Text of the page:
The contours of de Jesus's story, whose parallels can be found throughout the annals of literature, are universal. The particularities of his experience, however, are his own, and crucial, given the national literary context, to establishing the memoir's singularity. Brazil's literary traditions span more than 500 years, making them among the oldest in the Americas. Over that period, however, the presence and prominence of African-descendant writers, especially before the late 19th century, has been relatively low, despite the fact that Brazil has had and continues to possess the largest population of people of African descent outside of continental Africa. This stands in contrast, for example, to the United States's literary traditions, to which black writers have made significant contributions since the 18th century and within which they have cumulatively created an internationally recognized literature. In his study Race and Color in Brazilian Literature, David Brookshaw attributes the Brazilian situation to several factors, identifying one of the most important as the absence of overt racial and ethnic segregation in Brazil, unlike in the US, where legalized segregation and oppression over centuries has had the effect of fostering political, social and cultural solidarity and autonomy for black Americans, with one of the results being an autonomous black literature (Brookshaw, 1986, 175-176). Brookshaw also notes that in Brazil, the related concept of "racial democracy" has been mobilized to downplay or hide racism, racial supremacy and the attendant ideology of social and cultural "whitening" (branqueamento), and structural racial discrimination, all of which have combined to disadvantage Afrobrazilians in political, economic and social terms, with the result that the absence or exclusion of black writers did not provoke much commentary, including from some of Brazil's most important African-descendant writers, such as the late 19th century literary titan Machado de Assis, until this century. While black writers are now recognized participants in the development Brazil's literary traditions, their prominence relative to the size of the Brazilian African-descendant population remains small.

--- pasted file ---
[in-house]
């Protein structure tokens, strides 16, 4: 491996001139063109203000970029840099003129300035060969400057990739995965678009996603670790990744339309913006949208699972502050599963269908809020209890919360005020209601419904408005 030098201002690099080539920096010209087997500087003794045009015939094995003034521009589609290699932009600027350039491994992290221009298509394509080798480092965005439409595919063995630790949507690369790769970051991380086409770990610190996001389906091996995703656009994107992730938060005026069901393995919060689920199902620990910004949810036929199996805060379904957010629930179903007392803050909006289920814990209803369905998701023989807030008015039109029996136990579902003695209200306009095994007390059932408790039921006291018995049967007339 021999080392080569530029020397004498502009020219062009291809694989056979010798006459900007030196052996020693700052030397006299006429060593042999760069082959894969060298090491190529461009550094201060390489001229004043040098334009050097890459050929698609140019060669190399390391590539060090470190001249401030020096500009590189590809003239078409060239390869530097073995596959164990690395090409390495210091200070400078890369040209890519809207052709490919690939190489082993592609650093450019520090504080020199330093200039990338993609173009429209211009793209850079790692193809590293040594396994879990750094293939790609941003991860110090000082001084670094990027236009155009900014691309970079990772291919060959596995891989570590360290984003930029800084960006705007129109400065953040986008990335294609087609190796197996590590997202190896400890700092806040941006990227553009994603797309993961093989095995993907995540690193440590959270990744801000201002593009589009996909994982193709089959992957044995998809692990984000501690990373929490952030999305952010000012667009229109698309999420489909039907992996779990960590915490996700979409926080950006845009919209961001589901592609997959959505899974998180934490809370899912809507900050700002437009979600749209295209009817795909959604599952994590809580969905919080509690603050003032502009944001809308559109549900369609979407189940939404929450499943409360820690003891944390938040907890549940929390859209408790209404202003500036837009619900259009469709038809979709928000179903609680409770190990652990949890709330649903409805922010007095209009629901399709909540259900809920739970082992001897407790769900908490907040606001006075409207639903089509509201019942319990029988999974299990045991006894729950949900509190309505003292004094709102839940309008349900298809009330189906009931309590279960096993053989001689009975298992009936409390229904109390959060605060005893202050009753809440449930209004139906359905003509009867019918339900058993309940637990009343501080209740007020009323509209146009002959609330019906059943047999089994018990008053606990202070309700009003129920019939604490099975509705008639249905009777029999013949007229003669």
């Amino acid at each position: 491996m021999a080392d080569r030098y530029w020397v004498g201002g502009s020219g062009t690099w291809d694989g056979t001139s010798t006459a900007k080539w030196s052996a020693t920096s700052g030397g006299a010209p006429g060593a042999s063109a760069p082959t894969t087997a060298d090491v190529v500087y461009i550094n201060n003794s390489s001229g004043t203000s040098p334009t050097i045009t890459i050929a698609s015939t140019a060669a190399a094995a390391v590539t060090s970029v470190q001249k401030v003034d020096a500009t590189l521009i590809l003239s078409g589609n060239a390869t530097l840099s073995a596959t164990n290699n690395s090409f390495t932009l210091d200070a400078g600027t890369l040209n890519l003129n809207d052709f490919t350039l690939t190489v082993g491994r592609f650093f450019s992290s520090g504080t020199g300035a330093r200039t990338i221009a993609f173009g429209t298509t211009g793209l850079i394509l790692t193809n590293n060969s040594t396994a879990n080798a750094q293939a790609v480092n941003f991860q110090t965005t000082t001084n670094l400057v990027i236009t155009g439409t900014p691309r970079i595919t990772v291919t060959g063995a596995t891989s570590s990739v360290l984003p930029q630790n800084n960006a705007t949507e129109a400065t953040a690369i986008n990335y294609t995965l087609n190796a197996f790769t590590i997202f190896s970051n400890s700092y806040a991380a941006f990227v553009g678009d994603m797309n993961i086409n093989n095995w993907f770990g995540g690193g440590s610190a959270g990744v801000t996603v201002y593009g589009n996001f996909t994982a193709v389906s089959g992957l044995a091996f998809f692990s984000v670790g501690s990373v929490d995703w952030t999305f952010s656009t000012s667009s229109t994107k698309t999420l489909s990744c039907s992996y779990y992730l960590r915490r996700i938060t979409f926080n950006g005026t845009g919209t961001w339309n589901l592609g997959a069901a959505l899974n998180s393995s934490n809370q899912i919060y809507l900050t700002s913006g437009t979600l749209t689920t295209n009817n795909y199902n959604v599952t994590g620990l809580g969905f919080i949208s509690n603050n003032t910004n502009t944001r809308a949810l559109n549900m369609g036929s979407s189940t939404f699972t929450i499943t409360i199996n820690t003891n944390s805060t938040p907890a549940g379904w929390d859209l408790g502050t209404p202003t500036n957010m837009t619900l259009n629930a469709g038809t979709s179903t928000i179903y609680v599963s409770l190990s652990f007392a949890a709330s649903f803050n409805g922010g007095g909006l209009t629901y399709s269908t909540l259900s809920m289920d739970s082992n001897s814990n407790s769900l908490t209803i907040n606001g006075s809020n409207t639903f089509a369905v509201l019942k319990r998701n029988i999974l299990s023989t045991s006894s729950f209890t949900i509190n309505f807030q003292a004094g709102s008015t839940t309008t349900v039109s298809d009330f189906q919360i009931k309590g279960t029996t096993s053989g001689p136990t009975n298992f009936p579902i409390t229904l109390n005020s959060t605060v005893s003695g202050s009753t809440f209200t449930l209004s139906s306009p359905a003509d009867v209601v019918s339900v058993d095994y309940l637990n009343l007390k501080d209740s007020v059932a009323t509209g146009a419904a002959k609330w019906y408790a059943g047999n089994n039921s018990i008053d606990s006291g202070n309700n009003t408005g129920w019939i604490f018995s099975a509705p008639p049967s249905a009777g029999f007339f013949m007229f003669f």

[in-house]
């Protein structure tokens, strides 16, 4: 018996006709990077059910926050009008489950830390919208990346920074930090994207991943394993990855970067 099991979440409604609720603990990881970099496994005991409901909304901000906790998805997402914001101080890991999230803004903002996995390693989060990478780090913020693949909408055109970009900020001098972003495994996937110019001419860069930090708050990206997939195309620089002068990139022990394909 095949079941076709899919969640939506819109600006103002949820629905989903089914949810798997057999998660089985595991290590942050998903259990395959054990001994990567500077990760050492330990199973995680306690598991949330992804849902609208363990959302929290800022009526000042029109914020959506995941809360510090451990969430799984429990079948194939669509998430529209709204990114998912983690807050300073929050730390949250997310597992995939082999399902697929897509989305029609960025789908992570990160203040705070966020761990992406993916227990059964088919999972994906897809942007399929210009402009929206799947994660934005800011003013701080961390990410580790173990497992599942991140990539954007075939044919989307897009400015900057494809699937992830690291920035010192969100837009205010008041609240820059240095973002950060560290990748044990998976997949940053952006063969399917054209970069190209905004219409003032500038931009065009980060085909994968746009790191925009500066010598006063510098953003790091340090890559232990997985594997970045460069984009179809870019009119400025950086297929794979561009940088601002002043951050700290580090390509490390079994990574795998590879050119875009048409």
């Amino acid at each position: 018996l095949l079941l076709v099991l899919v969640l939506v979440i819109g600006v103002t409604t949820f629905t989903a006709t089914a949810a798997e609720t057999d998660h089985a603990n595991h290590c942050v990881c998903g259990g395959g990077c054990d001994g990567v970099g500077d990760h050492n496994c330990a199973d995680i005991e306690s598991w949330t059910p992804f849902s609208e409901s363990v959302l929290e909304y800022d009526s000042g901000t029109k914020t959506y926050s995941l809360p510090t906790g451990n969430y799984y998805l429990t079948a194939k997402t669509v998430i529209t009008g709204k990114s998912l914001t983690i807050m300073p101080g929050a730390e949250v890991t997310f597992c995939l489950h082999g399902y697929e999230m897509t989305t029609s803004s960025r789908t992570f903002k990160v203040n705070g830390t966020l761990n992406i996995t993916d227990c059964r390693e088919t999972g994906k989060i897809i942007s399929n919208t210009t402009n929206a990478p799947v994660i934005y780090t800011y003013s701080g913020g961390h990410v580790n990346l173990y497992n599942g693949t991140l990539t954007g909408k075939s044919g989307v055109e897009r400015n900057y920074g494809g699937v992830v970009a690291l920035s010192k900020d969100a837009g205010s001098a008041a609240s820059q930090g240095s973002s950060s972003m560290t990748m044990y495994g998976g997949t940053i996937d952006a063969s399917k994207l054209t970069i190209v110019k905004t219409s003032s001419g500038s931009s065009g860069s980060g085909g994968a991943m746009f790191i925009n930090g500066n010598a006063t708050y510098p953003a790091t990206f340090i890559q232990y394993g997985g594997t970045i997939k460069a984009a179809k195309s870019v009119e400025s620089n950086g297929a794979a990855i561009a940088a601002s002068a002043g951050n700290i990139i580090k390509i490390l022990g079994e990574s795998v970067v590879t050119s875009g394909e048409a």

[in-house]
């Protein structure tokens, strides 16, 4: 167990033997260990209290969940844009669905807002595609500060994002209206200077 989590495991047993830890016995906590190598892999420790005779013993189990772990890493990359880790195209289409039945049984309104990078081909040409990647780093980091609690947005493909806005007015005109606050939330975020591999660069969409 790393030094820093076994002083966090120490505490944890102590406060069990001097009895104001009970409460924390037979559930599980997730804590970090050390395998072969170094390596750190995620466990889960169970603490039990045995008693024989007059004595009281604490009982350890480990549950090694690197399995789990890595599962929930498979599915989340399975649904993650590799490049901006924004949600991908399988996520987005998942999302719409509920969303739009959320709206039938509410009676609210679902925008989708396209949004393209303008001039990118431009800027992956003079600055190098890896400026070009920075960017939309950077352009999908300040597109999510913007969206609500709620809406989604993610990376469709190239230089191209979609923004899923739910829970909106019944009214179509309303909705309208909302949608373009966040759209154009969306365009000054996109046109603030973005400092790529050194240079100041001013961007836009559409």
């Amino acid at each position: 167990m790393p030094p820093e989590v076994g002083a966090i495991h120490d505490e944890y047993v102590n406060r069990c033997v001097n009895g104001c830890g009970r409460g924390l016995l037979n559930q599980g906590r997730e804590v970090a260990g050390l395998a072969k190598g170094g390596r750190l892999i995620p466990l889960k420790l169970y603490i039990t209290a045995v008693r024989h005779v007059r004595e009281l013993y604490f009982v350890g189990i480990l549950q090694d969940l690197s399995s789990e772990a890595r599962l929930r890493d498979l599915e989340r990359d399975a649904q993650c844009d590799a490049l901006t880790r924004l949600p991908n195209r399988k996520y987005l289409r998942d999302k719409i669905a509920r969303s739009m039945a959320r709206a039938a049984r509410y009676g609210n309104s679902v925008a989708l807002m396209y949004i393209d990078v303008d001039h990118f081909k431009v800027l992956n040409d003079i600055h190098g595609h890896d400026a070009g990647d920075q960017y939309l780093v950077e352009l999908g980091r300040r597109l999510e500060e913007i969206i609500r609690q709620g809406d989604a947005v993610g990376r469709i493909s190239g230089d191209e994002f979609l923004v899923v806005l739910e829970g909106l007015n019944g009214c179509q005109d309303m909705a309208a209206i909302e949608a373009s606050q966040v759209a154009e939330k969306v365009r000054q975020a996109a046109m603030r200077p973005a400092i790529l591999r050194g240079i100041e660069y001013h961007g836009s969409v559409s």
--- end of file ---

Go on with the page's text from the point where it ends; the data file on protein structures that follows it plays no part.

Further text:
With Brazilian queer literature, which emerged as a distinct category in the latter half of the 20th century (though one of the foundational texts in this tradition, Bom Crioulo, by Adolfo Caminha, appeared as far back as 1895, and a mixed-race queer writer like Mário de Andrade played a foundational role in 20th century Brazilian Modernism), specifically during the period of the political opening, or abertura, in the latter years of the military dictatorship (1978-1984), the absence of African-descendant writers is conspicuous. In his discussion of the writings of the late Gaúcho writer, Caio Fernando Abreu, critic Fernando Arenas lists the important male Brazilian prose writers and poets who have dealt overtly with homosexual or bisexual themes. A study of his list reveals that only a few of these writers, such as the poet Valdo Motta, are black or of self-identified African descent (Arenas, in Canty Quinlan and Arenas, 2002, p. 235). It is probably adequate to say for now, though the situation will certainly change, that the pool of texts in all genres by out lesbian, gay, bisexual and transgender Brazilian people of African descent remains small, for many of the same reasons as those detailed above, with the added factors of gender and sexuality.